I couldn’t stay on the San Juan Islands and not go whale watching. This area of the U.S is abundant in wildlife, especially in the summer. And the summer also brings along the infamous Orca.
I’d already been won over by the beauty of the San Juan Islands – you can visit the Pelindaba Lavender Farm for example, hence I was delighted when San Juan Island Visitors Bureau told me they’d arranged for me to go whale watching with San Juan Island Whale and Wildlife Tours. Read about my experience whale watching in the San Juan islands.
Whale Watching – San Juan Islands with San Juan Island Whale and Wildlife Tours
Operating out of Friday Harbor on San Juan Island, this tour company was, to me, special because their boat – Natsilane – only holds six passengers, hence making the trip very personal…not full of people crammed together.
We aim to make this an educational, not just a tourism trip
our Captain for the evening, Alan Niles assured us. He was right – but not educational in a dull way, far from it.
Whale Watching off the San Juan Islands – Two types of Orcas
As the six of us pulled out of Friday Harbor on the 2.5 hour evening tour at 17:30, Captain Niles was visibly exited as he explained the difference between the two types of ‘killer whales:’
Whale Watching off the San Juan Islands – the Resident Orcas
Resident Orcas are named because they live specifically in inland or coastal waters. In the Pacific Northwest they are an endangered species with only 81 whales left. They feed on Chinook Salmon which is very calorie rich and hunt in groups as they are highly social animals. As the salmon are not particularly sensitive to sound, these orcas can successfully communicate to each other when underwater with their unique vocalisations.
Whale Watching – the Transients Orcas
These are your National Geographic style stealth killers! As their name suggests, they disappear for months, even years at a time and hunt in small groups, usually up to approximately six whales. These are the seal-eating Orcas, the real ‘killer whales’ if you like (although I dislike using that term if I’m honest – nature is nature after all!) In contrast to the Residents, because their prey may hear them if vocalisations are used, then these whales rarely breach or splash. They spend long periods of time swimming underwater looking for their prey, occasionally popping their head up to see what’s around – then BOOM!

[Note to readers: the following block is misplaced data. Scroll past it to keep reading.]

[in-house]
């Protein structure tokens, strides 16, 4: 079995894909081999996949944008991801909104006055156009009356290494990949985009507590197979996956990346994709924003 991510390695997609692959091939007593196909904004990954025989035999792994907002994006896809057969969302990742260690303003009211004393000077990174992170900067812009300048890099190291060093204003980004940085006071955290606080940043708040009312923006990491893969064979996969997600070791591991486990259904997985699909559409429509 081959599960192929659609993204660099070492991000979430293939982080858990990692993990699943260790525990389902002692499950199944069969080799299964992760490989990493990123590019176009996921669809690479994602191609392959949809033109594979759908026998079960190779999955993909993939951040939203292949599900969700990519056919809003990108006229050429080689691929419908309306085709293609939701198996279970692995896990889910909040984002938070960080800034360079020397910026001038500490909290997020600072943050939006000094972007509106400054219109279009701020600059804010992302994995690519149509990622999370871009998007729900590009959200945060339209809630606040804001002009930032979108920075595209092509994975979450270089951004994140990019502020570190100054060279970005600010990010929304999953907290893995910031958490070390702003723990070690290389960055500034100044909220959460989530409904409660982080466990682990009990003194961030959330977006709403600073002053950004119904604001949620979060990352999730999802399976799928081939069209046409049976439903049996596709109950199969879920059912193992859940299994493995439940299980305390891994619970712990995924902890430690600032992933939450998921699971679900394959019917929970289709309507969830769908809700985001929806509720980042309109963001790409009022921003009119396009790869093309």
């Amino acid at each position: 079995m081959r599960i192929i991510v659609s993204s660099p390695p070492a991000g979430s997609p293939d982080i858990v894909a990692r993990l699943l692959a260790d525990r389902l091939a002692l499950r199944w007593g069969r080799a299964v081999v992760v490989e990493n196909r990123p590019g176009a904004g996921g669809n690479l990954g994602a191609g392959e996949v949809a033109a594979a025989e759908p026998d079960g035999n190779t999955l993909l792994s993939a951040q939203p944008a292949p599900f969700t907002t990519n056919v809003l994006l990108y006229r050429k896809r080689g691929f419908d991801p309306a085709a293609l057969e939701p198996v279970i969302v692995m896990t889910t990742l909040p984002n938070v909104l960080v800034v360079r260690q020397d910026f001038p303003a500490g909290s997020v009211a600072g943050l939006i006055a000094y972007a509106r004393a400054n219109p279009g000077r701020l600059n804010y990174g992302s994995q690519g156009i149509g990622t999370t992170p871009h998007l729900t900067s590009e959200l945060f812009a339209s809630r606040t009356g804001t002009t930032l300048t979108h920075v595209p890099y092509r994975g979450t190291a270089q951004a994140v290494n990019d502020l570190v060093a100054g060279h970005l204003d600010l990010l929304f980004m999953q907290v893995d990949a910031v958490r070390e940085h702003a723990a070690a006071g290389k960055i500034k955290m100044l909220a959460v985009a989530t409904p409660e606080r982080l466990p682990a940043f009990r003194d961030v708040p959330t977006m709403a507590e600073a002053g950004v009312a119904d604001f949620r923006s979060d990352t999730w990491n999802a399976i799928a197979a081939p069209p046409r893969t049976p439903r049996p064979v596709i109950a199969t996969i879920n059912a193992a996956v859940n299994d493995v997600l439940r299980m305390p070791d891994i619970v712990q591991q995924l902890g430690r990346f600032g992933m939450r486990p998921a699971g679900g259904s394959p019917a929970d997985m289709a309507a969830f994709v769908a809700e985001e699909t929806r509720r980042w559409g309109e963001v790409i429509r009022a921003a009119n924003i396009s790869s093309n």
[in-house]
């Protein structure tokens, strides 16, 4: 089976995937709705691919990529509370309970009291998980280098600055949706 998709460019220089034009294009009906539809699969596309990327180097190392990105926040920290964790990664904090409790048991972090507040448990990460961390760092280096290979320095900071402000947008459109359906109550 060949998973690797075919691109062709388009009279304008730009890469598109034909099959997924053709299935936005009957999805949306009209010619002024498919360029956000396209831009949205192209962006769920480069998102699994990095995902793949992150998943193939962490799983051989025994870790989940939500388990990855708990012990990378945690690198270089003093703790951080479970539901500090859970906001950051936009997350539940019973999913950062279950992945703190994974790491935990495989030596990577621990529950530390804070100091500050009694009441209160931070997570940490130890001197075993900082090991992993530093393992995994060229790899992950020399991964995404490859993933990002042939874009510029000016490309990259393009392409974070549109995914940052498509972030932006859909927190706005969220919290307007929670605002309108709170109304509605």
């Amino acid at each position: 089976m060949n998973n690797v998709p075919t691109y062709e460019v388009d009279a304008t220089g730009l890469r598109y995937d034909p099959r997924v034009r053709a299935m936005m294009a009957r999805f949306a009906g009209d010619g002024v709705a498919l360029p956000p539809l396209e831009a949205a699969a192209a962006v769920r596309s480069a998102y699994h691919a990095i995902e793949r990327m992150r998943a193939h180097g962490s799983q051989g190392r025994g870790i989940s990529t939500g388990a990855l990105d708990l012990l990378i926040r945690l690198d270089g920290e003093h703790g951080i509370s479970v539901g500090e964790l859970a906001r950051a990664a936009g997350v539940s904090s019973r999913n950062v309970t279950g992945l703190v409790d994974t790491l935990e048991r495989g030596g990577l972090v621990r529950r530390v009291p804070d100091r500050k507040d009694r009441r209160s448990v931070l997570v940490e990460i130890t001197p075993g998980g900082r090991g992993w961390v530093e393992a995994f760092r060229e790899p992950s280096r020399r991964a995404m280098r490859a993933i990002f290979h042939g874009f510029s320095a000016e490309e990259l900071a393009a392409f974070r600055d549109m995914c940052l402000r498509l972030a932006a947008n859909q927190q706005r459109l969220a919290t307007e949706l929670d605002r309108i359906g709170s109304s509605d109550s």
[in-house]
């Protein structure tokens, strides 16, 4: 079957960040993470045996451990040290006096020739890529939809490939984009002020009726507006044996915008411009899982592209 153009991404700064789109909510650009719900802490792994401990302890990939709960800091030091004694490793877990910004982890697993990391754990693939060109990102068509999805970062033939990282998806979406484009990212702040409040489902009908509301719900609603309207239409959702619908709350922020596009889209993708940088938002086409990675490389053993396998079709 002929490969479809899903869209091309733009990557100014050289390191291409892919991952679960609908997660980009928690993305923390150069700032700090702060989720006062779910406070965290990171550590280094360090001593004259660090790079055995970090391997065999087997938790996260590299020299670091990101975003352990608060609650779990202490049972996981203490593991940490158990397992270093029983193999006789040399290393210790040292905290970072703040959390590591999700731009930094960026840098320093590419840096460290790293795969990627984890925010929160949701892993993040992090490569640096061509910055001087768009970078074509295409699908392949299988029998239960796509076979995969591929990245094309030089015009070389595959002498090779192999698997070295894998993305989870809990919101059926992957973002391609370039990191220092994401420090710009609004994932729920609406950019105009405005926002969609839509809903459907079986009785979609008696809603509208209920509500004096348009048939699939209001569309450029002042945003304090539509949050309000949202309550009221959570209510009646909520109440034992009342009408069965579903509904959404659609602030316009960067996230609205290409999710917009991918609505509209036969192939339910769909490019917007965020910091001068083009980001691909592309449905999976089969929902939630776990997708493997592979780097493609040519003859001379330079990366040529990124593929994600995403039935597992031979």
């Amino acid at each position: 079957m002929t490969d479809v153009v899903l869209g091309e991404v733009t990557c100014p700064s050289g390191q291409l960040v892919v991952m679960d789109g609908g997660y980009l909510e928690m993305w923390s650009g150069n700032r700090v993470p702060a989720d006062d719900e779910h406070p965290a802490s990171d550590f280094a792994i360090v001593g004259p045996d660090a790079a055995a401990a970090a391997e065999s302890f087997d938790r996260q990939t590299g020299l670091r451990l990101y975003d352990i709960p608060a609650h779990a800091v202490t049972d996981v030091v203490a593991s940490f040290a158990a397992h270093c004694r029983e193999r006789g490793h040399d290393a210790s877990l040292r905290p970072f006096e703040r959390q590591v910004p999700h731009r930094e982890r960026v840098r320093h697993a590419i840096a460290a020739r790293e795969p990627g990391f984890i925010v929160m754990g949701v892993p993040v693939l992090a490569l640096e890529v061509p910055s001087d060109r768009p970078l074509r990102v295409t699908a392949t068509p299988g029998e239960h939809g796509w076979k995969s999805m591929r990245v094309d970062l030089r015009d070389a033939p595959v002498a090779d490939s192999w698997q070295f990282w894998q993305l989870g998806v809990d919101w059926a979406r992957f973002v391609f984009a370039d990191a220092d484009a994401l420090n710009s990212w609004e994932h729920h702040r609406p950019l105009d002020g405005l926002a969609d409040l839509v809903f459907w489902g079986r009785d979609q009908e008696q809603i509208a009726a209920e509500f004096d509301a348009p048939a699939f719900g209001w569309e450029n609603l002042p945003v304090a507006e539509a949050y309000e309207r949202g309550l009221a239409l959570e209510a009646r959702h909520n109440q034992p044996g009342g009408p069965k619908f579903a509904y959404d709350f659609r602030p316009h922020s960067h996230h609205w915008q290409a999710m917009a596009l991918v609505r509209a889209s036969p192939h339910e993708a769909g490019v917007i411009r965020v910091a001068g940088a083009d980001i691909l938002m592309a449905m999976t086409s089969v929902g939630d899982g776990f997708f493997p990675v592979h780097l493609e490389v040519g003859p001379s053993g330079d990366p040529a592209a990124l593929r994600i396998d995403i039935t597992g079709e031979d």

Captain Niles was particularly excited on our trip. Having already been out once that day, his adrenaline was still rushing as he told us that Transients were in the area, and lots of blood and guts had occurred with seals – let’s get back out there! And so we did…me with mixed feelings, but assuring myself that this is nature after all.
We ended up seeing so much activity that evening, we couldn’t help staying out past 2.5 hours – more like three. This meant we ended up seeing the sun set – and yes, we saw stealth in action:
- seals sleeping
- whales approaching
- seals getting worried
- seal enters water
- seal is toast
(Remember, this is nature)
Whale Watching San Juan Islands Facts
- The cost of a 2.5 hour whale watching tour with San Juan Island Whale and Wildlife tour is $105 for adults, $85 for Children aged 4-12 years and infants = free. This is excluding tax.
- Bring a waterproof jacket, wear trousers and a jumper as it does get chilly (as you can imagine!), even in the summer.
- San Juan Island Whale and Wildlife Tours give a lovely list of recommendations here on how you can help the whales in your daily life. I suggest reading it.
**My thanks to San Juan Islands Whale and Wildlife Tours and Captain Alan Niles for his permission to use some of his amazing shots of the evening. Also, thanks to Katie Flynn, office staff of San Juan Island Whale Watching Tour. Friendly, helpful and informative, she even offered me a ride back to my accommodation – not before we’d had a drink and fish and chips in the pub.**
**This amazing opportunity was arranged for me through the San Juan Island Visitors Bureau and was offered free of charge. All opinions are my own.**